Uncork the bottle, swirl the wine and let it breath, then enjoy a sip of phthalate-infused goodness…oh, wait a minute!
Russia’s Rospotrebnadzor, a consumer rights watchdog group, recently banned three types of wines from the US, according to the Moscow Times.
What? You mean the wine wasn’t made in China? 🙂
59% of Wines Tested Contained Toxic Phthalates
Turns out that Rospotrebnadzor found high levels of phthalates in the Chardonnay they tested, as well as high levels of phthalates + bifenazate pesticides in Merlot and Moscato.
As Rospotrebnadzor explains, phthalates are dangerous chemicals that you certainly wouldn’t want to be inhaling in the fragrances all around you, let alone ingesting in your wine:
Phthalates are the first class of danger according to the sanitary and toxicological indicators, and can cause functional and other organic changes in the central and peripheral nervous system, as well as oncological illnesses, and fertility problems in both men and women.
How Do Phthalates End Up in Wine?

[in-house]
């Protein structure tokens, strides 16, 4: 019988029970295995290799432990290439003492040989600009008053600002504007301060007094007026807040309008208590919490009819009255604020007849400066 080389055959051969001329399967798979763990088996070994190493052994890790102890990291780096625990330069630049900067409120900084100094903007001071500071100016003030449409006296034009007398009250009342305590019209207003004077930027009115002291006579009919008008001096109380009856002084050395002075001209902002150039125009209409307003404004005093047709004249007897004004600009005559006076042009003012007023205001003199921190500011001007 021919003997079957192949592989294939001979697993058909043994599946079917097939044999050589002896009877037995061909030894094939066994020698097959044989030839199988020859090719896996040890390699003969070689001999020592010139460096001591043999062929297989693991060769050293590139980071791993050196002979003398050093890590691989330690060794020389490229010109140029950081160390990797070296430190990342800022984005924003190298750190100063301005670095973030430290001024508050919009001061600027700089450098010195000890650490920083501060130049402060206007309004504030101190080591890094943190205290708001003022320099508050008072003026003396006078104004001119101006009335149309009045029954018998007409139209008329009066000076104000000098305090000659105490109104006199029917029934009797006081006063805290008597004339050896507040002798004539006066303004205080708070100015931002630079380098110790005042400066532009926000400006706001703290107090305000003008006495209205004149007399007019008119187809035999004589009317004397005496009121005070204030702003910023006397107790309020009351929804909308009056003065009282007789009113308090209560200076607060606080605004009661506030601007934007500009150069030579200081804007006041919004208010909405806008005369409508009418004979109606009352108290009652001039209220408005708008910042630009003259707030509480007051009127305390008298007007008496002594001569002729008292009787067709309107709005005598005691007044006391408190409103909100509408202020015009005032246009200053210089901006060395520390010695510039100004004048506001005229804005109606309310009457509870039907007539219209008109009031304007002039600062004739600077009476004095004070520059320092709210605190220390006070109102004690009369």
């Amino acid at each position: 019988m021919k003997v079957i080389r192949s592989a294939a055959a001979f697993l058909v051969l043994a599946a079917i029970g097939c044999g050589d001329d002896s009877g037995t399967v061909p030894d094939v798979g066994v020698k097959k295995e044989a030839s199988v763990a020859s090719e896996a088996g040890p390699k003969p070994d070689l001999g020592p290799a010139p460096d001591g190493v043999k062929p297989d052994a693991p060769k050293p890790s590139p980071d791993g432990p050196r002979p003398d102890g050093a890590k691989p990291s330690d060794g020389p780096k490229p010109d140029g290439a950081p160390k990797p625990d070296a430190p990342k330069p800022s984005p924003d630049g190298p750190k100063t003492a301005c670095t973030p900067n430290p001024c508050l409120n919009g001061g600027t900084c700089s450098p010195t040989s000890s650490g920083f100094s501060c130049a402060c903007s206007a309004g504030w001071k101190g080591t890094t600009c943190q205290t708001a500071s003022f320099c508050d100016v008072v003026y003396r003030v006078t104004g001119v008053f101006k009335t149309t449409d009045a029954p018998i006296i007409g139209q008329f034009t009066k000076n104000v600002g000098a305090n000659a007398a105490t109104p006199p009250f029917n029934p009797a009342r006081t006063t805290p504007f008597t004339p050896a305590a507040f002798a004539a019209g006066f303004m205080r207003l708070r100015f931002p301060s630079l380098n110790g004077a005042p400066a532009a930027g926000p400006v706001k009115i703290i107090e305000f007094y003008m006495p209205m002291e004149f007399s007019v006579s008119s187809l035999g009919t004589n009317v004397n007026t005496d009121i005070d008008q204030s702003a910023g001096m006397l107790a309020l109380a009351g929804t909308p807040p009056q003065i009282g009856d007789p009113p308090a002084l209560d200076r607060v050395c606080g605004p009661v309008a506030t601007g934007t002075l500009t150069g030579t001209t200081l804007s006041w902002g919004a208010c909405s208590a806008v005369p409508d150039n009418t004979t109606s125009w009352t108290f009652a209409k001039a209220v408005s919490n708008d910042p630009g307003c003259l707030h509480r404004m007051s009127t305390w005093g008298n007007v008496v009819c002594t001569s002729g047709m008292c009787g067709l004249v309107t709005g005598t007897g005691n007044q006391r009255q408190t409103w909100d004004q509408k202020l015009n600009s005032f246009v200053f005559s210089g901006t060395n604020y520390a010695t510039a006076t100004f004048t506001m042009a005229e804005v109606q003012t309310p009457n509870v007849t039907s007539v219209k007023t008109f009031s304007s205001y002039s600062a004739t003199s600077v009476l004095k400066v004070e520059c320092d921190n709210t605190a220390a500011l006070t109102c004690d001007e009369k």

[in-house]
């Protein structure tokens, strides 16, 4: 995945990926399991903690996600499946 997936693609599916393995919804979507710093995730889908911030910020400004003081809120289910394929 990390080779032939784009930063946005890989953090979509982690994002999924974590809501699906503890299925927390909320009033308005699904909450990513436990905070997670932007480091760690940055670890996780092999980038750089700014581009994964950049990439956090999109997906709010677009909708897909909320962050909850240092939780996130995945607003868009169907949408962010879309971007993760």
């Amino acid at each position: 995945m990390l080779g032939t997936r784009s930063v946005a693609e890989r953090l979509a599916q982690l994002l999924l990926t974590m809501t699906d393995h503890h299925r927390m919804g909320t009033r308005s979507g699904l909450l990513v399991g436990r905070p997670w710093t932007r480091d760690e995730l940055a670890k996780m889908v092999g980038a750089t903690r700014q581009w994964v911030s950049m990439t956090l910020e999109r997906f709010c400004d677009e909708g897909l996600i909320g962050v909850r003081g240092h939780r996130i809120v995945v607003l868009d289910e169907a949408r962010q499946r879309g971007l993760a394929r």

The researchers investigated the polymer-based items in winemaking facilities that might be responsible for the presence of phthalates in wine, like vats, pumps, hoses, gaskets and tanks. While several things showed significant phthalate concentrations, they concluded that the epoxy resin linings used inside vats represented the major source.
Vinyl Lining Often Used in Beer Cans and Wine Vats
Remember how PVC is considered the most toxic plastic on the planet? Well, vinyl organosol coatings incorporate PVC resins with a plasticizer (hello phthalates!) to aid in film formation. Organosols have all the durable properties found in vinyl coatings but with even better resistance, so you can see why they were often chosen (especially years ago, before we knew about the damage caused by many phthalates).
As we know from numerous studies, vinyl coatings – especially those made with softener chemicals like phthalates – easily migrate into our food (see figure below). This goes for commercial plastic wrap often used for cheese and meat too.
So the longer the wine sits in the vat, the more phthalate chemicals are able to leach into the wine.
How to Avoid Phthalates in Your Wine
Normally we would simply recommend going with a certified organic wine to avoid contamination, but I’m sad to say that it may not get the job done in this case. The reason is because steel drums and concrete vats used for fermenting just might be lined with that dang vinyl coating without anyone realizing it. Grrrr.
So the short of it is that you’ll need to contact your favorite organic ventnor and ask if they ferment their wine in unlined wood and stainless steel barrels or concrete vats.
Have you already located phthalate-free wines? Please share!
Figure source: Migration from Food Contact Materials By L.L. Katan